Oliver v. Napier et al (INMATE 2)
ORDER denying 20 Motion for Temporary Restraining Order. Signed by Chief Judge William Keith Watkins on 4/17/2013. (wcl, )
IN THE UNITED STATES DISTRICT COURT
FOR THE MIDDLE DISTRICT OF ALABAMA
DAVID O. OLIVER, #285 230,
VICTOR NAPIER, et al.,
CASE NO. 2:13-CV-14-WKW
Before the court is Plaintiff David O. Oliver’s Motion for Temporary
Restraining Order (“TRO”).
Mr. Oliver is an inmate incarcerated at Kilby
Correctional Facility located in Mt. Meigs, Alabama. As grounds for a TRO, he
asserts that the warden and two named correctional officers are “constantly harassing
[him] because of [his] filing this Complaint. . . .” (Doc. # 20, at 1.)
A temporary restraining order may be issued without notice only if
(A) specific facts in an affidavit or a verified complaint clearly show that
immediate and irreparable injury, loss, or damage will result to the
movant before the adverse party can be heard in opposition; and
(B) the movant[ ] . . . certifies in writing any efforts made to give notice
and the reasons why it should not be required.
Fed. R. Civ. P. 65(b)(1). A temporary restraining order also requires the same four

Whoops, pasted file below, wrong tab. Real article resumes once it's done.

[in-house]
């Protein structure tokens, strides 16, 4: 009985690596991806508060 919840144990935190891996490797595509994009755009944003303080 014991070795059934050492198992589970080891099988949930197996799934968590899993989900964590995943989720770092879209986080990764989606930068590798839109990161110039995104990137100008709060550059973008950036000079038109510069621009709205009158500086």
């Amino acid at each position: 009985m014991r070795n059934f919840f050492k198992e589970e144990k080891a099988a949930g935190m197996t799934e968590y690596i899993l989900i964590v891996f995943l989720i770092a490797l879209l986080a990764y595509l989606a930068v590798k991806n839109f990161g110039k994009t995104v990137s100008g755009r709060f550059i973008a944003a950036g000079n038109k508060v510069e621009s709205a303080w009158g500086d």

elements as a preliminary injunction, and the movant bears the burden of
demonstrating that they are present. See Parker v. State Bd. of Pardons & Paroles,
275 F.3d 1032, 1034–35 (11th Cir. 2001).1
Mr. Oliver has not demonstrated the requirements for Rule 65(b) relief. First,
Mr. Oliver’s motion does not contain sworn testimony. Second, Mr. Oliver has not
shown or argued that he will suffer immediate and irreparable injury if Defendants
are given an opportunity to respond to the motion. Third, Mr. Oliver has not
demonstrated that a TRO is necessary to prevent irreparable injury. Fourth, he has
not certified in writing any efforts made to give notice and the reasons why it should
not be required. Fifth, he has not demonstrated a substantial likelihood of success on
Accordingly, it is ORDERED that the Motion for Temporary Restraining Order
(Doc. # 20) is DENIED.
DONE this 17th day of April, 2013.
/s/ W. Keith Watkins
CHIEF UNITED STATES DISTRICT JUDGE
These four elements are “(1) a substantial likelihood of success on the merits;
(2) irreparable injury absent an injunction; (3) the injury outweighs whatever damage an
injunction may cause the opposing party; and (4) an injunction is not adverse to the public
interest.” Citizens for Police Accountability Political Comm. v. Browning, 572 F.3d 1213, 1217
(11th Cir. 2009).
Disclaimer: Justia Dockets & Filings provides public litigation records from the federal appellate and district courts. These filings and docket sheets should not be considered findings of fact or liability, nor do they necessarily reflect the view of Justia.
Why Is My Information Online?